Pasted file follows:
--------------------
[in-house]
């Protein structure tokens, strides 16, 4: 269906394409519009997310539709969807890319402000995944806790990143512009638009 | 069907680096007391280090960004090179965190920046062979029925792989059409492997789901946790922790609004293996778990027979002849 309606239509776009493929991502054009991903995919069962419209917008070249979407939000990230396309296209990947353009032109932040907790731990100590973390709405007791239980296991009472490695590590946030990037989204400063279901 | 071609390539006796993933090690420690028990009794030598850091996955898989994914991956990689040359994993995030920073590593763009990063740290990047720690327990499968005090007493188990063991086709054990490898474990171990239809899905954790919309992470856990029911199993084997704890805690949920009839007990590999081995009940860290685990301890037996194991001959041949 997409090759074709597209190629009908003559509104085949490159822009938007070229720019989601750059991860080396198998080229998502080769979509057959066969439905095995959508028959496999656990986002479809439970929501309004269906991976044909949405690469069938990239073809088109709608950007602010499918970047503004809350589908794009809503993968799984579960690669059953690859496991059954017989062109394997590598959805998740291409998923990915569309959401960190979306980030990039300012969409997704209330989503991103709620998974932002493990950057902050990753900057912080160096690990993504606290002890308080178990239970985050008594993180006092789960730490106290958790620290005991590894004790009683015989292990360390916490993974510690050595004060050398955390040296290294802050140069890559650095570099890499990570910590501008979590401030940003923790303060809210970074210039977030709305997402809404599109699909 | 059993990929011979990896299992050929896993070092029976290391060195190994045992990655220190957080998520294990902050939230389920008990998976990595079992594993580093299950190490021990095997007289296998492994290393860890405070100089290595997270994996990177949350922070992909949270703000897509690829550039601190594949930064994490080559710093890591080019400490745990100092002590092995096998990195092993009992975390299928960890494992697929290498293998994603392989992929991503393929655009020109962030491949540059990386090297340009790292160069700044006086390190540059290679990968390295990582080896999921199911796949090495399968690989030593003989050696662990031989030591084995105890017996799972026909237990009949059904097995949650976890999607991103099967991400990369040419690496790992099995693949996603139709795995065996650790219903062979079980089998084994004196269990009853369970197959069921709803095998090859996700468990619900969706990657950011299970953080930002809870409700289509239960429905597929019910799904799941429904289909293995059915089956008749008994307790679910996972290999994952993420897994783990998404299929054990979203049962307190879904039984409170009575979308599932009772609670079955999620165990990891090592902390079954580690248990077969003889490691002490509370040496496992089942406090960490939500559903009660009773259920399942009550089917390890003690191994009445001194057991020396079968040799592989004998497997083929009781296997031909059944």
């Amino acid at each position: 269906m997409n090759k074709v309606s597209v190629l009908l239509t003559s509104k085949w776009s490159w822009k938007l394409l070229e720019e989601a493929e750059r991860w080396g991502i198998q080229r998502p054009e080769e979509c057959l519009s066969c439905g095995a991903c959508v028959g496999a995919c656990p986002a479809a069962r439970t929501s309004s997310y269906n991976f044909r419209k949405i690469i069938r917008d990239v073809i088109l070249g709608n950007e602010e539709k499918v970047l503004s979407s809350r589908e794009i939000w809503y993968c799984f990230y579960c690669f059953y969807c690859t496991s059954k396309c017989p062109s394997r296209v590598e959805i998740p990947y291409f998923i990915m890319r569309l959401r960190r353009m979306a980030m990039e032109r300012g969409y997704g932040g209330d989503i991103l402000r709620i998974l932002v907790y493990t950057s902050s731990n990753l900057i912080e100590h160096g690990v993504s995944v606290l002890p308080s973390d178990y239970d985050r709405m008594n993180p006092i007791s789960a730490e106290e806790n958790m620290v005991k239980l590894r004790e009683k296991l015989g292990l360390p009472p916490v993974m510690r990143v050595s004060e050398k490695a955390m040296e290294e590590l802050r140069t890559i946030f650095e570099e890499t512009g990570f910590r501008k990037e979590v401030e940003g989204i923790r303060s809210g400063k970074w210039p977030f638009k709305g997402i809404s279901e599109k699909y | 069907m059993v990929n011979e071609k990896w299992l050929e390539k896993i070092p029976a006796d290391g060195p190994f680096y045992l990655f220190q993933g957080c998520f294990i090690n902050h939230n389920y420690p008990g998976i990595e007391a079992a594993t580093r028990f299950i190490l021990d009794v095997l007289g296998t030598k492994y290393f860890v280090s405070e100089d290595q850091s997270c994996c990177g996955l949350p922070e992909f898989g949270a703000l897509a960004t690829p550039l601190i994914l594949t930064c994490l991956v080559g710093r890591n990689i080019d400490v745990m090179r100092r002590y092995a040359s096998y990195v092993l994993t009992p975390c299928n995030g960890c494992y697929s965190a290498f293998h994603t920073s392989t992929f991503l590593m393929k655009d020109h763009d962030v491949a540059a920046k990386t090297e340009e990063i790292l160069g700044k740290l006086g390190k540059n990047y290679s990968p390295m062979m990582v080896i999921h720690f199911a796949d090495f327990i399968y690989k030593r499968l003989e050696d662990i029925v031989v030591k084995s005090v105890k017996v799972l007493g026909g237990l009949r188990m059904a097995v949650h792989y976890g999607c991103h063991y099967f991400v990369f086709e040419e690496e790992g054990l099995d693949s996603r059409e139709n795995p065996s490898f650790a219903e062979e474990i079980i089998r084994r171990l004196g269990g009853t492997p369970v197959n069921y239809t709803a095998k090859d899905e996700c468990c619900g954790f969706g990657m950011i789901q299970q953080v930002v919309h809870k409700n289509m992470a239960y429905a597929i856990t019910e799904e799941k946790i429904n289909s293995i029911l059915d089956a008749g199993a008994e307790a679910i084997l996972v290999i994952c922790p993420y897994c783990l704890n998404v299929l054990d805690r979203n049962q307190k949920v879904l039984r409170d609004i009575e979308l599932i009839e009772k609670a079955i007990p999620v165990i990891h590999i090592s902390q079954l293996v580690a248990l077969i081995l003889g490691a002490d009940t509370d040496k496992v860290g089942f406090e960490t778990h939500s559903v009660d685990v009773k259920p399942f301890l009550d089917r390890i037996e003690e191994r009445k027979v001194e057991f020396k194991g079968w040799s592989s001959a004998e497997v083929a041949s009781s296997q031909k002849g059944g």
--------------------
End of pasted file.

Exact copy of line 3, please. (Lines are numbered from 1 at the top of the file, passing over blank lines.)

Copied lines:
């Amino acid at each position: 269906m997409n090759k074709v309606s597209v190629l009908l239509t003559s509104k085949w776009s490159w822009k938007l394409l070229e720019e989601a493929e750059r991860w080396g991502i198998q080229r998502p054009e080769e979509c057959l519009s066969c439905g095995a991903c959508v028959g496999a995919c656990p986002a479809a069962r439970t929501s309004s997310y269906n991976f044909r419209k949405i690469i069938r917008d990239v073809i088109l070249g709608n950007e602010e539709k499918v970047l503004s979407s809350r589908e794009i939000w809503y993968c799984f990230y579960c690669f059953y969807c690859t496991s059954k396309c017989p062109s394997r296209v590598e959805i998740p990947y291409f998923i990915m890319r569309l959401r960190r353009m979306a980030m990039e032109r300012g969409y997704g932040g209330d989503i991103l402000r709620i998974l932002v907790y493990t950057s902050s731990n990753l900057i912080e100590h160096g690990v993504s995944v606290l002890p308080s973390d178990y239970d985050r709405m008594n993180p006092i007791s789960a730490e106290e806790n958790m620290v005991k239980l590894r004790e009683k296991l015989g292990l360390p009472p916490v993974m510690r990143v050595s004060e050398k490695a955390m040296e290294e590590l802050r140069t890559i946030f650095e570099e890499t512009g990570f910590r501008k990037e979590v401030e940003g989204i923790r303060s809210g400063k970074w210039p977030f638009k709305g997402i809404s279901e599109k699909y | 069907m059993v990929n011979e071609k990896w299992l050929e390539k896993i070092p029976a006796d290391g060195p190994f680096y045992l990655f220190q993933g957080c998520f294990i090690n902050h939230n389920y420690p008990g998976i990595e007391a079992a594993t580093r028990f299950i190490l021990d009794v095997l007289g296998t030598k492994y290393f860890v280090s405070e100089d290595q850091s997270c994996c990177g996955l949350p922070e992909f898989g949270a703000l897509a960004t690829p550039l601190i994914l594949t930064c994490l991956v080559g710093r890591n990689i080019d400490v745990m090179r100092r002590y092995a040359s096998y990195v092993l994993t009992p975390c299928n995030g960890c494992y697929s965190a290498f293998h994603t920073s392989t992929f991503l590593m393929k655009d020109h763009d962030v491949a540059a920046k990386t090297e340009e990063i790292l160069g700044k740290l006086g390190k540059n990047y290679s990968p390295m062979m990582v080896i999921h720690f199911a796949d090495f327990i399968y690989k030593r499968l003989e050696d662990i029925v031989v030591k084995s005090v105890k017996v799972l007493g026909g237990l009949r188990m059904a097995v949650h792989y976890g999607c991103h063991y099967f991400v990369f086709e040419e690496e790992g054990l099995d693949s996603r059409e139709n795995p065996s490898f650790a219903e062979e474990i079980i089998r084994r171990l004196g269990g009853t492997p369970v197959n069921y239809t709803a095998k090859d899905e996700c468990c619900g954790f969706g990657m950011i789901q299970q953080v930002v919309h809870k409700n289509m992470a239960y429905a597929i856990t019910e799904e799941k946790i429904n289909s293995i029911l059915d089956a008749g199993a008994e307790a679910i084997l996972v290999i994952c922790p993420y897994c783990l704890n998404v299929l054990d805690r979203n049962q307190k949920v879904l039984r409170d609004i009575e979308l599932i009839e009772k609670a079955i007990p999620v165990i990891h590999i090592s902390q079954l293996v580690a248990l077969i081995l003889g490691a002490d009940t509370d040496k496992v860290g089942f406090e960490t778990h939500s559903v009660d685990v009773k259920p399942f301890l009550d089917r390890i037996e003690e191994r009445k027979v001194e057991f020396k194991g079968w040799s592989s001959a004998e497997v083929a041949s009781s296997q031909k002849g059944g």